Borneo is the jewel of Malaysia, an island steeped in history. There's something for everyone, from the laid back town of Kota Kinabalu, to the tropical islands, to the exotic rainforests which home the orangutans and the rare proboscis monkey.
Head off the backpacker trail and into traditional, indigenous communities to live and work alongside some of the world’s most remote cultures and wildlife. Think longhouses, hammocks, and Bear Grylls.
Spend 4 weeks over on the Philippines to experience the unique and contrasting Filipino culture on just a few of it's 7000 islands.
Be prepared to feel intrepid as you embark on an 'off the beaten track' Asian adventure.
The adventure begins in the Malaysian Borneo state of Sarawak. Known to locals as Bumi Kenyalang ("Land of the Hornbills") Sarawak doesn't struggle to live up to its title as the region 'where adventure lives'.
The cosmopolitan capital Kuching retains fantastic old quarters that were spared from World War Two bombing, packed full of trendy cafes and lodges on Sarawak river.
Rural Sarawak is another world entirely, and for many it's the Borneo that they had expected to see. Vast rivers, the Rejang and the Baram, drain the highland interior west to east all the way to the coast some 600km away.
This is a fantastic opportunity to experience the eastern state of Malaysian Borneo - Sabah. Once covered in towering tropical rainforest, much of the lowland forest was cleared in the 70's and 80’s for oil palm plantations, although some high-value areas were preserved as national parks and wildlife reserves.
The western part of Sabah is generally mountainous, containing the three highest mountains in Malaysia. At a height of 4095m, Mount Kinabalu is the tallest of the lot and sits within the Kinabalu National Park - named a World Heritage Site in 2000 because of its richness in plant diversity combined with its unique geological, topographical, and climatic conditions.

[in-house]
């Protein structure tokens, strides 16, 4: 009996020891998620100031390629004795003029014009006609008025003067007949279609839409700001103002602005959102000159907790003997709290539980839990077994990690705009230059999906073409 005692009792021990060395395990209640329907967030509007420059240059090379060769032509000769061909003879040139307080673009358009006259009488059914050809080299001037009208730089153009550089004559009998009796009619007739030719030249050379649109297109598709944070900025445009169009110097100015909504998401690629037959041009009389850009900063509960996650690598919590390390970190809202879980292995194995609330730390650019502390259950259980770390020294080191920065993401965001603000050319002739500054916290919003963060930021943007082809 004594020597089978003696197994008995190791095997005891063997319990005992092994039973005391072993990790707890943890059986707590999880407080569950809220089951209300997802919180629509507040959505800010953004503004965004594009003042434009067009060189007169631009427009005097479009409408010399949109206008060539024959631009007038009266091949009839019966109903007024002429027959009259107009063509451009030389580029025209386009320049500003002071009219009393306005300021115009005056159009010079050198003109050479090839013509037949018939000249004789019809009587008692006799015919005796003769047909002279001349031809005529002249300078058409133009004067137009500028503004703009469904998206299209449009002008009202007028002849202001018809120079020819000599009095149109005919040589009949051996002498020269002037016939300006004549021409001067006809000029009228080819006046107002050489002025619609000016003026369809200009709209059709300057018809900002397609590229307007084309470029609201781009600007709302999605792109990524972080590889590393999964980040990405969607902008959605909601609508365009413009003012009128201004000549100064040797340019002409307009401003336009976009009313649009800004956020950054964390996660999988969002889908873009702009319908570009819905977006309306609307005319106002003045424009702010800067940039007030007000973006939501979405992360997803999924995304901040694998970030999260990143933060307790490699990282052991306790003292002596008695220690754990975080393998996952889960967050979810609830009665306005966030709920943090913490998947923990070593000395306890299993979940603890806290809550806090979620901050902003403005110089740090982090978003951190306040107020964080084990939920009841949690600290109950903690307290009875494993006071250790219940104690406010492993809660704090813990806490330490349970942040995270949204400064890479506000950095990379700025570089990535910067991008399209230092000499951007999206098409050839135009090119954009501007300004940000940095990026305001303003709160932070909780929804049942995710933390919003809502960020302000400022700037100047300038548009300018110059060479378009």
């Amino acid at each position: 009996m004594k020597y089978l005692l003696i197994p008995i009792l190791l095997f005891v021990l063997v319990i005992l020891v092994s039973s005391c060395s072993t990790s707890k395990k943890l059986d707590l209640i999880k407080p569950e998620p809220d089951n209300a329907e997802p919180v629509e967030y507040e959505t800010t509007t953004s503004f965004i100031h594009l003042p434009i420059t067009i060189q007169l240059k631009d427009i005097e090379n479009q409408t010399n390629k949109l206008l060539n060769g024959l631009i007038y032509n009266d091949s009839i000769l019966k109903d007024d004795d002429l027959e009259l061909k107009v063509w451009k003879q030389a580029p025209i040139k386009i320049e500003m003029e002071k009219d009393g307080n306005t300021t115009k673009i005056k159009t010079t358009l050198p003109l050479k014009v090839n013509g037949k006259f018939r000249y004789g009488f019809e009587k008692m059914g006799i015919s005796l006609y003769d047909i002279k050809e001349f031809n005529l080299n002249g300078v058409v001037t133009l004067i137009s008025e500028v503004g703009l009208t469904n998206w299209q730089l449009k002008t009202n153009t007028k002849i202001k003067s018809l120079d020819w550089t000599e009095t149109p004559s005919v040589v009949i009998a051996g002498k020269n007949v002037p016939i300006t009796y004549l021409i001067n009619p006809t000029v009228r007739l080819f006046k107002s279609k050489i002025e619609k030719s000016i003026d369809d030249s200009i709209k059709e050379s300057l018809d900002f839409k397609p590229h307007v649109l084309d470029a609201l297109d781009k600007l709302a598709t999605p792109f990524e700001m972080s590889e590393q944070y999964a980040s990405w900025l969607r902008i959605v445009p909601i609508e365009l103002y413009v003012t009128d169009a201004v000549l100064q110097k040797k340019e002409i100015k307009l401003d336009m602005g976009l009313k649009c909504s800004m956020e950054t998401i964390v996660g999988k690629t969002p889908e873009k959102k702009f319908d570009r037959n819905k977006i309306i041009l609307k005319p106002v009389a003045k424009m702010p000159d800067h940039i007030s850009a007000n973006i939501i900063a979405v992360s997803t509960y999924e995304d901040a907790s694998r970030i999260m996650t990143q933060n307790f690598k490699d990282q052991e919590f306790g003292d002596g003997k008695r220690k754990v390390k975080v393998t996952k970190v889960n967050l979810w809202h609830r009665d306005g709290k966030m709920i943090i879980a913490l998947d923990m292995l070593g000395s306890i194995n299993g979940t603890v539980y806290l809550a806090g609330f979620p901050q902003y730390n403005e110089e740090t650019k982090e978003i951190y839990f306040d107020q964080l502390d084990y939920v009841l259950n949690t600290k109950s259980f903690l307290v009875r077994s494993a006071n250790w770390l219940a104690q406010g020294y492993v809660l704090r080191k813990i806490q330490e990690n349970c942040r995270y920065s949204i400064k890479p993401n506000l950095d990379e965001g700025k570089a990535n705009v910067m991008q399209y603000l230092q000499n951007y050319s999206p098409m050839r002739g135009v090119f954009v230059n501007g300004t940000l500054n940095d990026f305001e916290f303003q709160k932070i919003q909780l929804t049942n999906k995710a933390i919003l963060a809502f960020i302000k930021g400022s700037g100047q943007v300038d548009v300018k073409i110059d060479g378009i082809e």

Your placement will be nearby one such reserve, Tawau Hills National Park. After a couple of days acclimatising to the heat and humidity of the tropics in Tawau, you'll hit the road bound for your next volunteering project.
As you fly over marooned slicks of sand in the middle of the ocean your initial feeling would be this is a beach bum's paradise but look a little closer and you’ll dip into sprawling mega-islands, pounding with music and casinos and islands ready to serve up lashing of adrenaline - surfing, white water rafting, wakeboarding, fishing, trekking and zip lines to test the bravest – so get ready.
You’ll spend up to four weeks here, exploring several of the islands, trekking to the top of the mighty Bulusan Volcano, living with local families to experience Filipino life first hand and helping local and international NGO’s with their development projects, which include reforestation, refurbishing community buildings and teaching English.